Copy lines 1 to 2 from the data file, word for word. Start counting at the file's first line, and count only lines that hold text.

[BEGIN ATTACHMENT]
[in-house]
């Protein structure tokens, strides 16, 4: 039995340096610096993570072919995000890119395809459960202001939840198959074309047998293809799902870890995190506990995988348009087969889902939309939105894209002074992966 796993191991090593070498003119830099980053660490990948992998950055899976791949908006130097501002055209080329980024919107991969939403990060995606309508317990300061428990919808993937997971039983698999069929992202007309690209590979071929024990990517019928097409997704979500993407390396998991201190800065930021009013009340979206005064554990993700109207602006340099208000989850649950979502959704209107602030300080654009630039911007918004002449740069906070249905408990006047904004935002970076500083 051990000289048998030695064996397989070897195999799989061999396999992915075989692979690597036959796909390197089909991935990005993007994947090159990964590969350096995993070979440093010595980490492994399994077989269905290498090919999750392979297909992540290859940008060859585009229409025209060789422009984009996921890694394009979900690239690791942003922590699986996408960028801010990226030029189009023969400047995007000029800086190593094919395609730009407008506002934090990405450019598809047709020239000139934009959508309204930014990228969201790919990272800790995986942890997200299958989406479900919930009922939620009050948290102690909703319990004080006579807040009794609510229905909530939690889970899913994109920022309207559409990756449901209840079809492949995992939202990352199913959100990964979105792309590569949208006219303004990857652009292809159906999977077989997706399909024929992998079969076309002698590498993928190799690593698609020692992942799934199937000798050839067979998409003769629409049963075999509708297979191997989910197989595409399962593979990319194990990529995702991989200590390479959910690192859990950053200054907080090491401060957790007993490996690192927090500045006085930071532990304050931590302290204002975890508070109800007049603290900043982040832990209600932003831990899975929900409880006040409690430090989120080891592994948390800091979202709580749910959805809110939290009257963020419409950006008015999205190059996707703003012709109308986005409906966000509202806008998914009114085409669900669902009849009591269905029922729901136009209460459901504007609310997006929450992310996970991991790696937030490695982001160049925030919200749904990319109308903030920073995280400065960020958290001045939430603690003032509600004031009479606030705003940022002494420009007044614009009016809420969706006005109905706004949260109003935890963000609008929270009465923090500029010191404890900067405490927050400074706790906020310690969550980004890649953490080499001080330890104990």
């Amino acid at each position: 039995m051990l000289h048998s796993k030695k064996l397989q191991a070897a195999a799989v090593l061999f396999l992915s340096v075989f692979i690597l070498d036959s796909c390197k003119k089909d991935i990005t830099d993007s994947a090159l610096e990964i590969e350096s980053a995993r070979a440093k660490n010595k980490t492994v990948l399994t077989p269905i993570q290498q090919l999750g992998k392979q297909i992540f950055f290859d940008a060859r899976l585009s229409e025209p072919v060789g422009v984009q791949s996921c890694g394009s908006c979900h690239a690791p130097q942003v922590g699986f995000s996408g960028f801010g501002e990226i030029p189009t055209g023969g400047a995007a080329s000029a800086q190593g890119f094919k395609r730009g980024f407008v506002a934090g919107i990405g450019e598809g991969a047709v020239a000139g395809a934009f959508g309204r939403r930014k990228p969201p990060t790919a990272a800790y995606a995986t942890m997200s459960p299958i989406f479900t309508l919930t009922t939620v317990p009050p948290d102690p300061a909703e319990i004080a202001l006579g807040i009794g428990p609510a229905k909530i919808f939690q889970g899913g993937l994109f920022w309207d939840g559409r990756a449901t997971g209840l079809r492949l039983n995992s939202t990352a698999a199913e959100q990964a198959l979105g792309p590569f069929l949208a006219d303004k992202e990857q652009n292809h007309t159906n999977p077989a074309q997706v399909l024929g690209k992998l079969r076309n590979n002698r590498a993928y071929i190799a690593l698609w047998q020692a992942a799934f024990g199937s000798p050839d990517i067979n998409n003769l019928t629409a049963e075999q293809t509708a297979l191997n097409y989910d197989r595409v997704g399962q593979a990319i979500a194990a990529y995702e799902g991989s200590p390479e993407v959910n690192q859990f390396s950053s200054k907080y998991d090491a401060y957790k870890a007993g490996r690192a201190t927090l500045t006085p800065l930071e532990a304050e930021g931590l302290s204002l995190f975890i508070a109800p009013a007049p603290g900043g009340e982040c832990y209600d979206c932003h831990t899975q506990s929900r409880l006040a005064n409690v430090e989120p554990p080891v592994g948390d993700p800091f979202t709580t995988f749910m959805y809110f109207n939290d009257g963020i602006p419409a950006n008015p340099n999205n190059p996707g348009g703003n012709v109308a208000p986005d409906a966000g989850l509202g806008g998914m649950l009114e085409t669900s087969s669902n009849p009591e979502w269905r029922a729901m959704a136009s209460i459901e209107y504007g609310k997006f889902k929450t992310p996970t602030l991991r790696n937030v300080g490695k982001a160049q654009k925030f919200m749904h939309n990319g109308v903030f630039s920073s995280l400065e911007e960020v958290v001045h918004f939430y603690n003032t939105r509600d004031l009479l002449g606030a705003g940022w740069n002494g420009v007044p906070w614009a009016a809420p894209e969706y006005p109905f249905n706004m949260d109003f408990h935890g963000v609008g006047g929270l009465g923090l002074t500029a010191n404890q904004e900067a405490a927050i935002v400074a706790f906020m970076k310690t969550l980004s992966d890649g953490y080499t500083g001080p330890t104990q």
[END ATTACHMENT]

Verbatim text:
[in-house]
């Protein structure tokens, strides 16, 4: 039995340096610096993570072919995000890119395809459960202001939840198959074309047998293809799902870890995190506990995988348009087969889902939309939105894209002074992966 796993191991090593070498003119830099980053660490990948992998950055899976791949908006130097501002055209080329980024919107991969939403990060995606309508317990300061428990919808993937997971039983698999069929992202007309690209590979071929024990990517019928097409997704979500993407390396998991201190800065930021009013009340979206005064554990993700109207602006340099208000989850649950979502959704209107602030300080654009630039911007918004002449740069906070249905408990006047904004935002970076500083 051990000289048998030695064996397989070897195999799989061999396999992915075989692979690597036959796909390197089909991935990005993007994947090159990964590969350096995993070979440093010595980490492994399994077989269905290498090919999750392979297909992540290859940008060859585009229409025209060789422009984009996921890694394009979900690239690791942003922590699986996408960028801010990226030029189009023969400047995007000029800086190593094919395609730009407008506002934090990405450019598809047709020239000139934009959508309204930014990228969201790919990272800790995986942890997200299958989406479900919930009922939620009050948290102690909703319990004080006579807040009794609510229905909530939690889970899913994109920022309207559409990756449901209840079809492949995992939202990352199913959100990964979105792309590569949208006219303004990857652009292809159906999977077989997706399909024929992998079969076309002698590498993928190799690593698609020692992942799934199937000798050839067979998409003769629409049963075999509708297979191997989910197989595409399962593979990319194990990529995702991989200590390479959910690192859990950053200054907080090491401060957790007993490996690192927090500045006085930071532990304050931590302290204002975890508070109800007049603290900043982040832990209600932003831990899975929900409880006040409690430090989120080891592994948390800091979202709580749910959805809110939290009257963020419409950006008015999205190059996707703003012709109308986005409906966000509202806008998914009114085409669900669902009849009591269905029922729901136009209460459901504007609310997006929450992310996970991991790696937030490695982001160049925030919200749904990319109308903030920073995280400065960020958290001045939430603690003032509600004031009479606030705003940022002494420009007044614009009016809420969706006005109905706004949260109003935890963000609008929270009465923090500029010191404890900067405490927050400074706790906020310690969550980004890649953490080499001080330890104990």